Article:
The Hawaii Residential Landlord-Tenant Code, Chapter 521 of the Hawaii Revised Statutes (HRS) outlines how a landlord and tenant are to terminate a fixed-term rental in the following manner:
Rental Agreements for Fixed Terms
When a termination date has been stated in the agreement, termination is automatic and there is no notice requirement. Since there is no notice requirement, the expiration of a lease can create great problems if the landlord and the tenant do not communicate with one another. This is because the relationship between the landlord and the tenant depends on their intentions. A failure to inform the other about these intentions can cause critical misunderstandings. These are a few of the possible results:
- The tenant can continue to occupy the unit with the landlord’s consent. In this case, a month-to-month tenancy is created, at the same rent as provided in the lease.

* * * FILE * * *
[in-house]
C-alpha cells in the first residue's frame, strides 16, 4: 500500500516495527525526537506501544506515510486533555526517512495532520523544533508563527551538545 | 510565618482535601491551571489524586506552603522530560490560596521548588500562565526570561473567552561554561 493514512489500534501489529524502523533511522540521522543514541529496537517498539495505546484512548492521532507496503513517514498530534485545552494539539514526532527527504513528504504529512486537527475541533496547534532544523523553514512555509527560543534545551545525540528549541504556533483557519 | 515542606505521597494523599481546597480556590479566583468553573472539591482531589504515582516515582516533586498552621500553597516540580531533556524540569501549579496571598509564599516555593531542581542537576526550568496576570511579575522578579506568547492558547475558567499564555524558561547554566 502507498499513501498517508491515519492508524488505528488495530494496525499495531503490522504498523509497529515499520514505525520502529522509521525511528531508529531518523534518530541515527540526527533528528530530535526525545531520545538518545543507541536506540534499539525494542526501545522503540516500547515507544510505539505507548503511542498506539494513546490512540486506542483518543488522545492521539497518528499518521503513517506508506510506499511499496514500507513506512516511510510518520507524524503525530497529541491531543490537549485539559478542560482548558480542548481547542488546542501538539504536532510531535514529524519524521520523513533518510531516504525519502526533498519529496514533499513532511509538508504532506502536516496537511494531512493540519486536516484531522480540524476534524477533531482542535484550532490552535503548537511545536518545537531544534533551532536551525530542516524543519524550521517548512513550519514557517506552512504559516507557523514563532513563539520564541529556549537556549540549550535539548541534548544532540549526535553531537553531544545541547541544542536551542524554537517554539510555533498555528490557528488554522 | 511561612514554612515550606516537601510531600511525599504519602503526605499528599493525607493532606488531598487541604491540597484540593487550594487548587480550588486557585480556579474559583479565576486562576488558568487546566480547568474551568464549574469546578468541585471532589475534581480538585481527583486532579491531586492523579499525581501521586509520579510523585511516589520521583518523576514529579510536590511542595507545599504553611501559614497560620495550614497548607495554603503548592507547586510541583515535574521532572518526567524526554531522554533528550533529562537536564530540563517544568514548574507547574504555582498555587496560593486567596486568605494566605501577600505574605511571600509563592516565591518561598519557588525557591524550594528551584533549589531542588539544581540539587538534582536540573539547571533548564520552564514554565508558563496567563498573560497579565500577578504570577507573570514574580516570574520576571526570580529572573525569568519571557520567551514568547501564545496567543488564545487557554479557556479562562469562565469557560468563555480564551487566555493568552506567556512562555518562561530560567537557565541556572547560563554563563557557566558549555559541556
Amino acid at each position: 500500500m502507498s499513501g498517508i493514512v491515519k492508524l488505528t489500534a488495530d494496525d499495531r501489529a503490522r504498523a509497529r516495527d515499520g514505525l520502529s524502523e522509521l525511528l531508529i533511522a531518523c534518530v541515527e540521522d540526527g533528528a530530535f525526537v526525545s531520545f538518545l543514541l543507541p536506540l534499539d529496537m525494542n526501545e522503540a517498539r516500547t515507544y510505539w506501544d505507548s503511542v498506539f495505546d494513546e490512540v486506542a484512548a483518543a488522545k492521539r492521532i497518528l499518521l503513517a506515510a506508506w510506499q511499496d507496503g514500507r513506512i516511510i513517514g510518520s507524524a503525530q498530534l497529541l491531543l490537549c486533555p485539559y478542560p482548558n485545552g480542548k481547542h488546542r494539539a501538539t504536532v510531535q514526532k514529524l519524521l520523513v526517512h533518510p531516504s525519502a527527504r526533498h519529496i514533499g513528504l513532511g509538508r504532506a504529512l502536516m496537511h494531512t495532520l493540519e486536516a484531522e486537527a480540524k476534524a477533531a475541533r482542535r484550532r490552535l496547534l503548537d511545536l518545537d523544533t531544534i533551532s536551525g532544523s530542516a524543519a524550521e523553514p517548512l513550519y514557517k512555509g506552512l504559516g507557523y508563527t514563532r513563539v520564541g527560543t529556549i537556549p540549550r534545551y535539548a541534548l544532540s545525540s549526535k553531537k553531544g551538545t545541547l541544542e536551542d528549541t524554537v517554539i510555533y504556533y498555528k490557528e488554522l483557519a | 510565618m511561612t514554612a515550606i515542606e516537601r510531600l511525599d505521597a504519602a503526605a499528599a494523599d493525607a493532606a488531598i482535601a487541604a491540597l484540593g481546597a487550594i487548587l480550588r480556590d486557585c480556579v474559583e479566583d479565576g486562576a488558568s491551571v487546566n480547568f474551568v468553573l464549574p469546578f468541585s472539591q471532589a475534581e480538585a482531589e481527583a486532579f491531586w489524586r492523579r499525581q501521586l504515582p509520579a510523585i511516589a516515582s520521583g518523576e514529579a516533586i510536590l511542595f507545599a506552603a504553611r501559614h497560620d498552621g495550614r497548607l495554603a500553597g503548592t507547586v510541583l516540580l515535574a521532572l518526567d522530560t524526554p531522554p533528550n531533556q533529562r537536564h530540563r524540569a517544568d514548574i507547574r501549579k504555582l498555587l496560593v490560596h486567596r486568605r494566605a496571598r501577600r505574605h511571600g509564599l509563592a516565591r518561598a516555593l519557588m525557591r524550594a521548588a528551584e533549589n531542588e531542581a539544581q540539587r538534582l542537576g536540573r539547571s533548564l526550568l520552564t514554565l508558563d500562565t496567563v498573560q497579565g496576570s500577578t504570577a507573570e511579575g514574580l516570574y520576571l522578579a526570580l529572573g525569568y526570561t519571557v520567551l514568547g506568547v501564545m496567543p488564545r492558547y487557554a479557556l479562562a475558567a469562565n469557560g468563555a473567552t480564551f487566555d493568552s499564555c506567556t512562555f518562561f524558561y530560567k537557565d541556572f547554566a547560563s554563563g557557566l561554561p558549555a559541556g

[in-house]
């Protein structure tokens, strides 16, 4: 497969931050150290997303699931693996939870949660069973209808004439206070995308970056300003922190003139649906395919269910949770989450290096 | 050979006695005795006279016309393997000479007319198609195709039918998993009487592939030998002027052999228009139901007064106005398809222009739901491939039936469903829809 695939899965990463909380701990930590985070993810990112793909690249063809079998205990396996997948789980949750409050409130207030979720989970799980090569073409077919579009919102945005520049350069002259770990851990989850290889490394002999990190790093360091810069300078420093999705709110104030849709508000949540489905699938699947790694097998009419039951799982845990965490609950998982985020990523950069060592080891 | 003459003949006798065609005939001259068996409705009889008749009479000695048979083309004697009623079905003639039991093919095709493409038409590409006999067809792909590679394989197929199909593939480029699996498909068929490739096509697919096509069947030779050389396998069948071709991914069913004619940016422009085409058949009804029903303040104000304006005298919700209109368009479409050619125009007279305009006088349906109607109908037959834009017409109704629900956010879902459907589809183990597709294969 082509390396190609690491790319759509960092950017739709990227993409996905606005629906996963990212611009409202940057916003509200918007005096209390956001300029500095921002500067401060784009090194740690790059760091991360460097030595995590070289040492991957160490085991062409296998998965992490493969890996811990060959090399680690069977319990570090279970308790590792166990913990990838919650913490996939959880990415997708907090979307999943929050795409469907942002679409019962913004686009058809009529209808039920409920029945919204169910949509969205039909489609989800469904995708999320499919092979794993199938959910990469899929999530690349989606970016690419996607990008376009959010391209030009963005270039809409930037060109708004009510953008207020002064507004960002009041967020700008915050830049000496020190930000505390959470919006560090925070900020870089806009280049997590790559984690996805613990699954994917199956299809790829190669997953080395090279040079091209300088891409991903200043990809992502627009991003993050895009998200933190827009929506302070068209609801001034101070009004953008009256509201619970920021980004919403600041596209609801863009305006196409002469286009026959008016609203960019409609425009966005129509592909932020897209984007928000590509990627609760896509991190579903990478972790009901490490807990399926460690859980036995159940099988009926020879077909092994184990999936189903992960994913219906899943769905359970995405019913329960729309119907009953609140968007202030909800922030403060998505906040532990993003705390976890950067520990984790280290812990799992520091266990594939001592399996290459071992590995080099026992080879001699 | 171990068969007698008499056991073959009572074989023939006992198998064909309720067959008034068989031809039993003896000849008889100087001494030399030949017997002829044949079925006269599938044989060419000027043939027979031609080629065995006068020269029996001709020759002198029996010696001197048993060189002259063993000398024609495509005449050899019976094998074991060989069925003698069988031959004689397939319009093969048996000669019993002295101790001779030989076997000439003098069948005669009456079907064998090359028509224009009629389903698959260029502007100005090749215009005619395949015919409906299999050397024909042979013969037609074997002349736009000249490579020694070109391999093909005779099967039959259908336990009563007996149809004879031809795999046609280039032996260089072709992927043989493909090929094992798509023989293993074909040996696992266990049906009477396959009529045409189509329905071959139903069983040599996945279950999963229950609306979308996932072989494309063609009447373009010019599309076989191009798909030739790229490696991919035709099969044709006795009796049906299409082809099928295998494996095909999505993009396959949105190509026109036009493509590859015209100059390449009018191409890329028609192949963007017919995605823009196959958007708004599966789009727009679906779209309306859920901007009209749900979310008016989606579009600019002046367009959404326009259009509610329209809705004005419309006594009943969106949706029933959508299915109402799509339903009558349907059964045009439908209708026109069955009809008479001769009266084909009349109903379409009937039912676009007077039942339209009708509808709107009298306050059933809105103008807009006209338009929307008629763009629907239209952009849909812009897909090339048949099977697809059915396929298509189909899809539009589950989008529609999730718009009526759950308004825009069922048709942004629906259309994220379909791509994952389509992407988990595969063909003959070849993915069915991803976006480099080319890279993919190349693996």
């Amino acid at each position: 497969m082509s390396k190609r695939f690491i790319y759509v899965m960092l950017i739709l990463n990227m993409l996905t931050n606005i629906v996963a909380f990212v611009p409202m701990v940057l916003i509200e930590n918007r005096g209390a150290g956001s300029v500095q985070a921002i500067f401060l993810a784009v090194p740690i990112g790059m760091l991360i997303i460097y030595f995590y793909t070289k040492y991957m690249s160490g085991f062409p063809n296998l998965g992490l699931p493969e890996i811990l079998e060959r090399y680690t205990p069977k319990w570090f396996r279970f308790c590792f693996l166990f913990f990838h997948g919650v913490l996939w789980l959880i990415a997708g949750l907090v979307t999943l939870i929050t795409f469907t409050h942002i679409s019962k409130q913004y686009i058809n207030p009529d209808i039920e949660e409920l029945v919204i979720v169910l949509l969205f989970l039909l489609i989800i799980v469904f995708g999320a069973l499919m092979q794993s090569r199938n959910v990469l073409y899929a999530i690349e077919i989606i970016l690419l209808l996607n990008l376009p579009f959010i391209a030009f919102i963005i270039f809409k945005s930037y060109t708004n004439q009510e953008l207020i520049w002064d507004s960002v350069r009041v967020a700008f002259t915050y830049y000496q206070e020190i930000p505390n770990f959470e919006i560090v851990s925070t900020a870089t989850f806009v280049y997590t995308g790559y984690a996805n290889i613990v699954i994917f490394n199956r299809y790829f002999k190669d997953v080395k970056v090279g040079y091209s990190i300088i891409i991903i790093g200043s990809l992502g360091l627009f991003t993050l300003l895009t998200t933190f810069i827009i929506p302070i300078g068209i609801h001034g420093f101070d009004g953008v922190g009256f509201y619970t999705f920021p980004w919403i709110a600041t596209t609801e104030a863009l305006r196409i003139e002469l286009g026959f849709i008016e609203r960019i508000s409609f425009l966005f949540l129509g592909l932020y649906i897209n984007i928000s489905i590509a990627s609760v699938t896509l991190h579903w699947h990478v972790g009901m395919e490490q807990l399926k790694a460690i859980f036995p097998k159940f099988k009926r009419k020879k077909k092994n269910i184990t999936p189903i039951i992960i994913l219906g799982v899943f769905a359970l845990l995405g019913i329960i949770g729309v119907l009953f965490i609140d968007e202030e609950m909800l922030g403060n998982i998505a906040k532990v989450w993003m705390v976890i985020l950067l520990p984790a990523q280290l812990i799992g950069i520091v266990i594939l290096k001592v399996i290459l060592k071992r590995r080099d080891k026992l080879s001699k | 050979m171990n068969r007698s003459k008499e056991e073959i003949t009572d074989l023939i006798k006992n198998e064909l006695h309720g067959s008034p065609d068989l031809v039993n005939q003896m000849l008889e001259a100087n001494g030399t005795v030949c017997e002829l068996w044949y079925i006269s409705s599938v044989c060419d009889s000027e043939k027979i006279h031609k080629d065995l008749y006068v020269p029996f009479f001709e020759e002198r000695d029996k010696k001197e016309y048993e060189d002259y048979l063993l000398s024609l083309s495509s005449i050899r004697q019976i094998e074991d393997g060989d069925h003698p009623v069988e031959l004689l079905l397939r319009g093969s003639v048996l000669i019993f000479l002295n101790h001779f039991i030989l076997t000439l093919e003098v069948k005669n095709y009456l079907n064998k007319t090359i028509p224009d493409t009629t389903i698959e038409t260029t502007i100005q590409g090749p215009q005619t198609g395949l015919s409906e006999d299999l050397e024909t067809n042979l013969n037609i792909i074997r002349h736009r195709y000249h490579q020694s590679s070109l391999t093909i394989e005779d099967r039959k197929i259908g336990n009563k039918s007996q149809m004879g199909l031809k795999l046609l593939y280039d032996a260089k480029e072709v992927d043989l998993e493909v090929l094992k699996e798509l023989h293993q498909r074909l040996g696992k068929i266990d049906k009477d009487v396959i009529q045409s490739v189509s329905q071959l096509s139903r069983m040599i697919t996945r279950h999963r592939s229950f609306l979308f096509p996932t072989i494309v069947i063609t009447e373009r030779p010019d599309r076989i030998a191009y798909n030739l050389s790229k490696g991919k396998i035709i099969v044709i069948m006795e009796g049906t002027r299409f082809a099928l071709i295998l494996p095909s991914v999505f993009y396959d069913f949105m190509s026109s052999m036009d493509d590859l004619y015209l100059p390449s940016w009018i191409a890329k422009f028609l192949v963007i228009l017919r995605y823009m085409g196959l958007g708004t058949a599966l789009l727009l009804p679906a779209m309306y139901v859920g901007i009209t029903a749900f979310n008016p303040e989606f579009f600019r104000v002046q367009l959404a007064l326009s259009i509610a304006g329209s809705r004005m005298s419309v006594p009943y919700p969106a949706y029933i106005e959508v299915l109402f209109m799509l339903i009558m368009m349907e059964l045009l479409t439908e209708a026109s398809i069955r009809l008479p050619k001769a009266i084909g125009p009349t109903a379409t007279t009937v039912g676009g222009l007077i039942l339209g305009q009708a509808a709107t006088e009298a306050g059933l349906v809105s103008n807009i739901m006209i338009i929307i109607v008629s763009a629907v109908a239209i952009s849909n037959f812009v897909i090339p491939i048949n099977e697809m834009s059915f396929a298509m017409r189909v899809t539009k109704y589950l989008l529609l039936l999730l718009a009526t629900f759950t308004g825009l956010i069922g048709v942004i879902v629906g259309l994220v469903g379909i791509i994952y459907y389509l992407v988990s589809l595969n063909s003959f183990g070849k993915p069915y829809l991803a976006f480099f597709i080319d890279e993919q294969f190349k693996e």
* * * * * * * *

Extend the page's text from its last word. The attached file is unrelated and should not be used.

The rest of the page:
- The tenant might continue to occupy the unit, but without knowing that the landlord does not consent. Technically, a holdover tenancy is created. Holdovers are discussed below. The landlord may expect the tenant to leave, even though no communication has taken place, and may have lined up a new tenant. If the tenant stays, the landlord will not be able to deliver occupancy to the new tenant.
- The landlord may expect the tenant to stay on as a month-to-month tenant, but the tenant may vacate, leaving the landlord without any tenant at all.
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